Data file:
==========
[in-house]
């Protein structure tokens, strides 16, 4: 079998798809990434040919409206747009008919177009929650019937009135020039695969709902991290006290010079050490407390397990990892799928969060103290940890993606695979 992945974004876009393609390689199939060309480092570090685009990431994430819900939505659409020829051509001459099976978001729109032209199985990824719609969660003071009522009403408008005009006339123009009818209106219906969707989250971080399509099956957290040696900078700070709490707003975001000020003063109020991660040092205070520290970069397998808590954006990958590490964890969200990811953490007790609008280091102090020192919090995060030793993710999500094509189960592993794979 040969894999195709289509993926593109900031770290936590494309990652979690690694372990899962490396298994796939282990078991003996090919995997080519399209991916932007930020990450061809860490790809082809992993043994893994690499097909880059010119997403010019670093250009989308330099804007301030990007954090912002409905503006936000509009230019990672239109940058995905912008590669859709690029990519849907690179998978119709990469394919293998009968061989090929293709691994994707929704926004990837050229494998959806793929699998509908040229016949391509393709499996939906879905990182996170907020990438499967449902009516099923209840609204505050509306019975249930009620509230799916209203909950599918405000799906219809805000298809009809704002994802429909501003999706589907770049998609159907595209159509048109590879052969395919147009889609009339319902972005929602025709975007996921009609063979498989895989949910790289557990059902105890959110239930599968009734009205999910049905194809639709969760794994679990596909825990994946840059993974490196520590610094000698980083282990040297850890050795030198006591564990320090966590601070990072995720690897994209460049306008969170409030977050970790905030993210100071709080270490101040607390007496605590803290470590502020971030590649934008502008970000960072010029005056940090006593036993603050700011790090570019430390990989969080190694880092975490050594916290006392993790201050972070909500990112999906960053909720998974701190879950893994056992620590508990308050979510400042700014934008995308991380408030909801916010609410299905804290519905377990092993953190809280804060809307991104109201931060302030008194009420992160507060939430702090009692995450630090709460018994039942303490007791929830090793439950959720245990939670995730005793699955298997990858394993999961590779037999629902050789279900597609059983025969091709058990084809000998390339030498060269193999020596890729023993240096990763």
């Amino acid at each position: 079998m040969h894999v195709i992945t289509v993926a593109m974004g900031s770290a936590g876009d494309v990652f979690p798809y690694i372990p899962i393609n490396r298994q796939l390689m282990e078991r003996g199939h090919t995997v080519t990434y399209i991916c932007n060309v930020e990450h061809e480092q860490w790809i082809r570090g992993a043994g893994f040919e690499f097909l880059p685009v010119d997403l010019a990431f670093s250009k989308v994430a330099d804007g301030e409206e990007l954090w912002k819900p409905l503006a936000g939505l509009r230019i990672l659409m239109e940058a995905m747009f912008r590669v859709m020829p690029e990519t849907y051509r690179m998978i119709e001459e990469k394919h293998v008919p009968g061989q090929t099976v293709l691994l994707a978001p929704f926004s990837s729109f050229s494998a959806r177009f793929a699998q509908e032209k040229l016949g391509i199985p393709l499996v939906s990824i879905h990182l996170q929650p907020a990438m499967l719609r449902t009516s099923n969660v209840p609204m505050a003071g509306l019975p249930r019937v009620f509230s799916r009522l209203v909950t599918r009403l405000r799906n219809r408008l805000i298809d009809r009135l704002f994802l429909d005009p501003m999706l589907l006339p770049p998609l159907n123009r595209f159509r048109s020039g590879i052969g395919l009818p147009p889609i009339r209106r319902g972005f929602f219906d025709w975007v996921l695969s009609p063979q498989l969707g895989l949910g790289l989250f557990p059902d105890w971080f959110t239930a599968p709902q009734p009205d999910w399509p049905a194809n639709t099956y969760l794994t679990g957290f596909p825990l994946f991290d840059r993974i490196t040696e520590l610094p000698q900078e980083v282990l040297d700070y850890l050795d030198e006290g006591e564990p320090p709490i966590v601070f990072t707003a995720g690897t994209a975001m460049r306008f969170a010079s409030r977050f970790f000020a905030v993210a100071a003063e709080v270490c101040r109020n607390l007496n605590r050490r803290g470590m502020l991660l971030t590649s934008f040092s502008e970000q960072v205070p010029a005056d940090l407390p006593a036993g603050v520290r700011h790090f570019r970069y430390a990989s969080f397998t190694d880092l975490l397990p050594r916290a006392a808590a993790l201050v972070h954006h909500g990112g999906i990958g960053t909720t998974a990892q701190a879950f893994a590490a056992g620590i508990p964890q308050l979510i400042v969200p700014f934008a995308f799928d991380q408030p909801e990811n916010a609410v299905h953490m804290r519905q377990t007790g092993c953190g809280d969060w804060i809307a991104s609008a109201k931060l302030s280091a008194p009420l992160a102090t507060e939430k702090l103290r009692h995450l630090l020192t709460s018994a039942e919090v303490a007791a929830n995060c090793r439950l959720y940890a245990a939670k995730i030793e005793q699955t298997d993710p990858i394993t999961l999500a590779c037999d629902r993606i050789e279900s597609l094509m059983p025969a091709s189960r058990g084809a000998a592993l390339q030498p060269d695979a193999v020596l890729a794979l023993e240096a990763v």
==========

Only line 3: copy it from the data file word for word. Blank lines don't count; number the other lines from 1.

């Amino acid at each position: 079998m040969h894999v195709i992945t289509v993926a593109m974004g900031s770290a936590g876009d494309v990652f979690p798809y690694i372990p899962i393609n490396r298994q796939l390689m282990e078991r003996g199939h090919t995997v080519t990434y399209i991916c932007n060309v930020e990450h061809e480092q860490w790809i082809r570090g992993a043994g893994f040919e690499f097909l880059p685009v010119d997403l010019a990431f670093s250009k989308v994430a330099d804007g301030e409206e990007l954090w912002k819900p409905l503006a936000g939505l509009r230019i990672l659409m239109e940058a995905m747009f912008r590669v859709m020829p690029e990519t849907y051509r690179m998978i119709e001459e990469k394919h293998v008919p009968g061989q090929t099976v293709l691994l994707a978001p929704f926004s990837s729109f050229s494998a959806r177009f793929a699998q509908e032209k040229l016949g391509i199985p393709l499996v939906s990824i879905h990182l996170q929650p907020a990438m499967l719609r449902t009516s099923n969660v209840p609204m505050a003071g509306l019975p249930r019937v009620f509230s799916r009522l209203v909950t599918r009403l405000r799906n219809r408008l805000i298809d009809r009135l704002f994802l429909d005009p501003m999706l589907l006339p770049p998609l159907n123009r595209f159509r048109s020039g590879i052969g395919l009818p147009p889609i009339r209106r319902g972005f929602f219906d025709w975007v996921l695969s009609p063979q498989l969707g895989l949910g790289l989250f557990p059902d105890w971080f959110t239930a599968p709902q009734p009205d999910w399509p049905a194809n639709t099956y969760l794994t679990g957290f596909p825990l994946f991290d840059r993974i490196t040696e520590l610094p000698q900078e980083v282990l040297d700070y850890l050795d030198e006290g006591e564990p320090p709490i966590v601070f990072t707003a995720g690897t994209a975001m460049r306008f969170a010079s409030r977050f970790f000020a905030v993210a100071a003063e709080v270490c101040r109020n607390l007496n605590r050490r803290g470590m502020l991660l971030t590649s934008f040092s502008e970000q960072v205070p010029a005056d940090l407390p006593a036993g603050v520290r700011h790090f570019r970069y430390a990989s969080f397998t190694d880092l975490l397990p050594r916290a006392a808590a993790l201050v972070h954006h909500g990112g999906i990958g960053t909720t998974a990892q701190a879950f893994a590490a056992g620590i508990p964890q308050l979510i400042v969200p700014f934008a995308f799928d991380q408030p909801e990811n916010a609410v299905h953490m804290r519905q377990t007790g092993c953190g809280d969060w804060i809307a991104s609008a109201k931060l302030s280091a008194p009420l992160a102090t507060e939430k702090l103290r009692h995450l630090l020192t709460s018994a039942e919090v303490a007791a929830n995060c090793r439950l959720y940890a245990a939670k995730i030793e005793q699955t298997d993710p990858i394993t999961l999500a590779c037999d629902r993606i050789e279900s597609l094509m059983p025969a091709s189960r058990g084809a000998a592993l390339q030498p060269d695979a193999v020596l890729a794979l023993e240096a990763v």